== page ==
Attention To Detail And Accuracy Interview Questions

The devil is in the detail, a popular saying goes. But how to assess the level of attention to detail of a job applicant? I know about several ways of doing so, and targeted questions are just one of them. Let’s analyze five methods, one by one.

You lead people or manage teams

Having people report to you, whether direct or indirect, shows responsibility and organizational skills.

Interview questions that target attention to detail

You can always add few question to the mix, questions that somehow indicate the level of attention to detail of each job applicant. To such questions belong:

  • Give us a detailed description of a typical day in work in your last job. (You observe whether they point out particular times, employees, roles, tasks, etc, whether there is any logic in what they are saying.)
  • Would you describe yourself as a detail-oriented person? (Ask them directly and see how they describe themselves in this regard.)
  • What do you know about our company? (Did they do their research? Do they know something about your vision, products, achievements, employees? If they do, it suggest that they pay attention to details.)
  • What do you do to avoid mistakes in your work?
  • If you should characterize yourself with five qualities or skills, which skills would you pick? (Five is quite a big number, detail-oriented should make the list if they consider it their strength.)
  • Tell us about your most successful project. (Do they include details and numbers in their answer? Listening to their description, can you envision the work they actually did?)
  • Tell us about a time you found a mistake someone from your colleagues made but did not notice.
  • You double-check processes to ensure accuracy

    Are you someone who always double-checks your work before submitting it? If so, mention this as an example of how you’re detail oriented at work or in school.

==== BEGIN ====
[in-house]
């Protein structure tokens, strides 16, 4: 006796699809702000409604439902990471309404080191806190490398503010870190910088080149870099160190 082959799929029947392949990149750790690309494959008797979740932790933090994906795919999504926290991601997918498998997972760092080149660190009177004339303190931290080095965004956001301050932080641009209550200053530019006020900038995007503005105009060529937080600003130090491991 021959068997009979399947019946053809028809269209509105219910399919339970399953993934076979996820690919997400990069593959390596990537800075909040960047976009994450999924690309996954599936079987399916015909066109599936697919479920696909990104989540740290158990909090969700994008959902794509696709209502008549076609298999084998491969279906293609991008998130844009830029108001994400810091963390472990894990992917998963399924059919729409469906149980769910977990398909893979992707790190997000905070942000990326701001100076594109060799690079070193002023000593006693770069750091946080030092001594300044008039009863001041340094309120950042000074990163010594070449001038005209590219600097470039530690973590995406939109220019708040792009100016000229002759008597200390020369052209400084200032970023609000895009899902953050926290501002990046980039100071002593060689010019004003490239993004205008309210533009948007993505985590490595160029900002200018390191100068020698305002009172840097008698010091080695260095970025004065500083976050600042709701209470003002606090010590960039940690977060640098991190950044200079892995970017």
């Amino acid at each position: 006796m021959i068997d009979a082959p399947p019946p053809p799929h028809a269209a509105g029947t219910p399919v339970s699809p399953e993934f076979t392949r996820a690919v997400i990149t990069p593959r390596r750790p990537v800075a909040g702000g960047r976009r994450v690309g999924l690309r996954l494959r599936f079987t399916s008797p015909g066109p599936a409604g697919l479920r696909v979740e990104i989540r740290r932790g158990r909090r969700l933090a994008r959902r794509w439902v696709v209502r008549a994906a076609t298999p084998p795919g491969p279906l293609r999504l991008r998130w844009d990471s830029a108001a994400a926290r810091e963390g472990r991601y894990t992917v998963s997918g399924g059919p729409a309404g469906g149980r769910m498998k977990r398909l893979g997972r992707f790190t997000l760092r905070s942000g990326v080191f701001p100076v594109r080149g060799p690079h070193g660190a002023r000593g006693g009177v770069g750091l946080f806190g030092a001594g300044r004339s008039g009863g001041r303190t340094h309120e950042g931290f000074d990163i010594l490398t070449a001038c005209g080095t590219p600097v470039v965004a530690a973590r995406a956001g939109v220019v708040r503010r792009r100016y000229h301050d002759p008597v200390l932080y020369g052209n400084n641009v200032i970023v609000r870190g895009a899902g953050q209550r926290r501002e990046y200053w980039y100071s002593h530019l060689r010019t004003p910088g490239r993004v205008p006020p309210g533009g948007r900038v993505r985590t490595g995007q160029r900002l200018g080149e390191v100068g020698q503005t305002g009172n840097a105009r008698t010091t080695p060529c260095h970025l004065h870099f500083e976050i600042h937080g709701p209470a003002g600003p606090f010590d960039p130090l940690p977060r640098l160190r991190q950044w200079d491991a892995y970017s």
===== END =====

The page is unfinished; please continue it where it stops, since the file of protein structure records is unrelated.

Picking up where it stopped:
Contact their former boss for feedback

    Another method of learning more about their attention to detail (and about anything else ) consists in contacting their former bosses. You can inquire directly about any quality, or you can simply ask them to describe the employee, and see whether they include “detail-oriented” in their description.

    This method has some drawbacks, however. First of all, if you interview a fresh graduate who never had any job then there is no employer to call to. Secondly, as you surely experienced first hand, not all employer-employee relationships end on good terms.

    I remember several instances when I contacted former employer to get some feedback on the skills of a job applicant, and their former boss told me things that contrasted sharply with everything I learned about the job applicant up to that point, with the help of tests and questions… Something was not right.

    Calling former employers to get references is definitely a good idea, but you should not based your judgment solely or primarily on that, unless you know their former boss and are sure that you can rely on their judgement.

    Why Employers Ask “Are You Detail Oriented?”

    If the interviewer is asking, “Are you a detail-oriented person?” then they’re asking because they feel that detail-oriented people will perform better in their roles.

    If you don’t show that you’re detail oriented, they’ll worry that you’ll make mistakes or need constant reminders in the role.

    Part of what a hiring manager looks for in the interview is whether you seem like you’ll need a lot of hand-holding in a role. Constant reminders, check-ins, etc.

    By hiring a highly detail-oriented person, they’re hoping you’ll catch mistakes and pay attention to small details so they don’t have to constantly remind you.

    This will save them time since detail-oriented people tend to need help less frequently.

    Detail oriented means being careful and thoughtful in your work, and delivering your work on time and accurately.

    Detail-oriented people notice and care about each aspect of their work. They check their work for errors. They take their time when necessary instead of rushing at the cost of accuracy.

    There isn’t one single set of “detail-oriented skills,” as being detail oriented may look different in different jobs.

    But overall, a detail-oriented person tends to make fewer mistakes, need fewer reminders about their work, and deliver work on time without missing deadlines.

    Here are some examples of being detail oriented, so you can start to get ideas for what to include in your answer:

    Answers to “Are You Detail Oriented?” (4 Examples)

    Related Posts

    Leave a Reply

    Your email address will not be published. Required fields are marked *